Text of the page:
The first stage of treatment for Kawasaki disease is the administration of Intravenous immunoglobulin. Intravenous immunoglobulin (IVIG) is a blood product that is extracted from blood plasma of blood donors and is most commonly utilized to treat autoimmune diseases, immune deficiencies and acute infections.  When the body no longer has the ability or has a decreased ability to produce antibodies IVIG therapy is used to replace this ability. In cases where a child has Kawasaki disease high doses of IVIG are given and their condition should show improvement within 24 hours. If Kawasaki disease is the only disease being considered and a response is not shown to the initial IVIG therapy a second dose may be administered. Rarely when the disease has progressed to a considerable extent or when it simply shows much resistance to treatment, a third round of IVIG may be administered.

Aspirin Therapy

Salicylate therapy is treatment with a product containing salicylic acid, a compound similar to that found in aspirin.  Aspirin therapy remains a recommended stage of treatment in bringing down a prolonged fever. High doses of aspirin are administered to bring down the initial fever and following fever reduction lower doses are administered for approximately two months to ensure blood clots are avoided. Many individuals question the use of aspirin therapy in young children because of the incidence of Reye’s syndrome associated with aspirin use. Others believe that the administration of aspirin in conjunction with IVIG administration is the most effective method for treating Kawasaki disease. For those who do believe in the use of aspirin therapy it is important to avoid vaccinations which are tied in to the development of Reye’s syndrome, these include: influenza and varicella. These injections should be avoided for the time when a child is undergoing aspirin therapy.

Corticosteroid Use

When Kawasaki disease sets in and shows no signs of leaving, such as recurring symptoms or failure of other treatments, some advocate the use of corticosteroids. While this theory still abounds there is currently much more evidence to indicate that the use of corticosteroids in treatment is contraindicated due to the increased risk it creates for a coronary artery aneurysm. It should also be noted that a controlled trial used to investigate the implementation of corticosteroid use in cases of Kawasaki disease, that the implementation of corticosteroids in addition to IVIG and aspirin therapy showed no significant difference in treatment outcome.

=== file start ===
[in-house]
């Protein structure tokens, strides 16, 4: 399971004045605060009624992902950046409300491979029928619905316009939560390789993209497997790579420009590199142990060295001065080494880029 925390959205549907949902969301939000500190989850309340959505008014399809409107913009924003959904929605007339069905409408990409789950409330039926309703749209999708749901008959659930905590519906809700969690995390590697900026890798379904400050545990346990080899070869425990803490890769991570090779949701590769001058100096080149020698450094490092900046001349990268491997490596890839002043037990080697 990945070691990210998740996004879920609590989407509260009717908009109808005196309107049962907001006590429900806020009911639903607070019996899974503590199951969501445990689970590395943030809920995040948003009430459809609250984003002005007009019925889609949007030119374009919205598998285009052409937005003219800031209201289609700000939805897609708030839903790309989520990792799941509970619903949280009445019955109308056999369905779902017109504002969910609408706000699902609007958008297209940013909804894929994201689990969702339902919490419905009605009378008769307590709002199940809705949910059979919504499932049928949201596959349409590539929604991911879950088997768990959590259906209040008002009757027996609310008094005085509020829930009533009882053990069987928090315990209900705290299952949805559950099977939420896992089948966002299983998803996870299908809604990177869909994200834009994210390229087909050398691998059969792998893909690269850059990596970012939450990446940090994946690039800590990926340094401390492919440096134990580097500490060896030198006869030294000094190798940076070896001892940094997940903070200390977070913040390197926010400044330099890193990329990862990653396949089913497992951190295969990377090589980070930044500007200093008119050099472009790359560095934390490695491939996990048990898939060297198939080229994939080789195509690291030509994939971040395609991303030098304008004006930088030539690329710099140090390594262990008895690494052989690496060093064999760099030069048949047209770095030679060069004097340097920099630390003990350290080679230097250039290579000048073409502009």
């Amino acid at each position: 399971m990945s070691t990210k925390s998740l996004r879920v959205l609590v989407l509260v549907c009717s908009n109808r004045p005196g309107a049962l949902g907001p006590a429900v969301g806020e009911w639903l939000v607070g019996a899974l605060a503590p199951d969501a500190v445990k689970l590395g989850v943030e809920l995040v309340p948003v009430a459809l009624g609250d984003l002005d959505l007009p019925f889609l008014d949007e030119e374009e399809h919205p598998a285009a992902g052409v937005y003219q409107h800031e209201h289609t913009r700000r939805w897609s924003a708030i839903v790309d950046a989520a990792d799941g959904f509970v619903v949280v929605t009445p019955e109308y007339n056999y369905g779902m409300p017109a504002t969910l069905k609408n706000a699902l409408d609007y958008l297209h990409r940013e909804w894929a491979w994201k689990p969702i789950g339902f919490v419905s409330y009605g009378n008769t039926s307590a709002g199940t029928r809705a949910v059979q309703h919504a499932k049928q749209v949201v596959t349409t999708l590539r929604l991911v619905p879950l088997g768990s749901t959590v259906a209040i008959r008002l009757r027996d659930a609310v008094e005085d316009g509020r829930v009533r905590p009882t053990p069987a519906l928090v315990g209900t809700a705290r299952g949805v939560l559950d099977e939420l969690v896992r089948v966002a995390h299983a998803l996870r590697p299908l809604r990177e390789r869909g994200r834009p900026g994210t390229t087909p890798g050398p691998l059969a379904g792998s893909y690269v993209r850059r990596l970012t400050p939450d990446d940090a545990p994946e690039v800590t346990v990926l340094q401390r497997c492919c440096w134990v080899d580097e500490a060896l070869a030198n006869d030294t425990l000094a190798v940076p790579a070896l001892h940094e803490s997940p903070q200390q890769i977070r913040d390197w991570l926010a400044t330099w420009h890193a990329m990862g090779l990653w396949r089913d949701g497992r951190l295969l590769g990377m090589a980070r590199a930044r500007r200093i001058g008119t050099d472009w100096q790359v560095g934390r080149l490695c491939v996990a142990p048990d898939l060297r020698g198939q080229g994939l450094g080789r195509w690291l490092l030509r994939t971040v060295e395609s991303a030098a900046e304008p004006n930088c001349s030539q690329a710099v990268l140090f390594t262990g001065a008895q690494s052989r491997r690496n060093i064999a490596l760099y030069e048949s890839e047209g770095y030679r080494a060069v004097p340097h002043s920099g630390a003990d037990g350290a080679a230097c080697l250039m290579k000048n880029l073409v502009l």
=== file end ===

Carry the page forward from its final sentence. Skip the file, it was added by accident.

Other Treatments

A handful of other treatments are often implemented in cases of Kawasaki disease; however, these are not specific to the disease, rather they are used to control symptoms. Most commonly eye drops and skin creams can help to improve physical symptoms of the disease.

What is the Prognosis for a Kawasaki Disease Diagnosis?

When discussing the prognosis for an individual affected with Kawasaki disease it is important to consider the individual case. Depending upon how long the disease has been present and how much damage it has caused to the patient, the prognosis can vary. For cases where the disease was caught in its early stages before significant systemic symptoms developed there is a high likelihood that coronary artery aneurysms will be avoided. For cases where treatment is delayed, the potential for coronary artery damage increases. While the majority of symptoms of Kawasaki will eventually subside, damage that is done to internal organs such as the coronary artery cannot be repaired without medical intervention. In cases where coronary arteries are involved prognosis is not as great. It is estimated that approximately 2% of patient’s diagnoses with Kawasaki disease die as a result of coronary vasculitis. Children who successfully recover from Kawasaki disease should follow up with regular echocardiograms every few weeks to ensure no further progression of the disease. As time goes on these patients should begin to have echocardiograms every year or two to ensure that the cardiac system is still functioning healthily.

Individuals who have been “successfully” treated for Kawasaki disease may also experience a relapse of symptoms following their treatment which requires a second round of treatment. There are also a few rare cases where treatment with IVIG can cause reactions in patients; however, the medical community asserts that this risk is much less than the risk of leaving Kawasaki disease untreated.

Finally, it should be noted that current medical research suggests that the ability to metabolize lipids is altered even after the resolution of Kawasaki disease. This alteration is believed to be persistent long after the disease itself has been resolved.

Is Kawasaki Disease a Real Concern?

So is Kawasaki disease a real concern for parents? It is certainly a disease that should be tucked away in to the “what if” files for every parent but the actual chances of a child developing this illness are remote. With that said any time a parent suspects a child of showing symptoms of this devastating disease it is always better to be safe than sorry and a visit to the pediatrician is always recommended. Kawasaki disease may not be a significantly widespread or even well known disease but the damage it can inflict is life lasting. Education is the key to prevention in the case of this autoimmune disorder because while there is not currently a preventative vaccination available, rapid treatment at the onset of the disease makes all of the difference in a child’s prognosis.

 

Amy grew up in England and in the early 1990’s moved to North Carolina where she completed a bachelors degree in Psychology in 2001. Amy’s personal interest in writing was sparked by her love of reading fiction and her creative writing hobby. Amy is currently self employed as a freelance writer and web designer. When she is not working Amy can be found curled up with a good book and her black Labrador, Jet.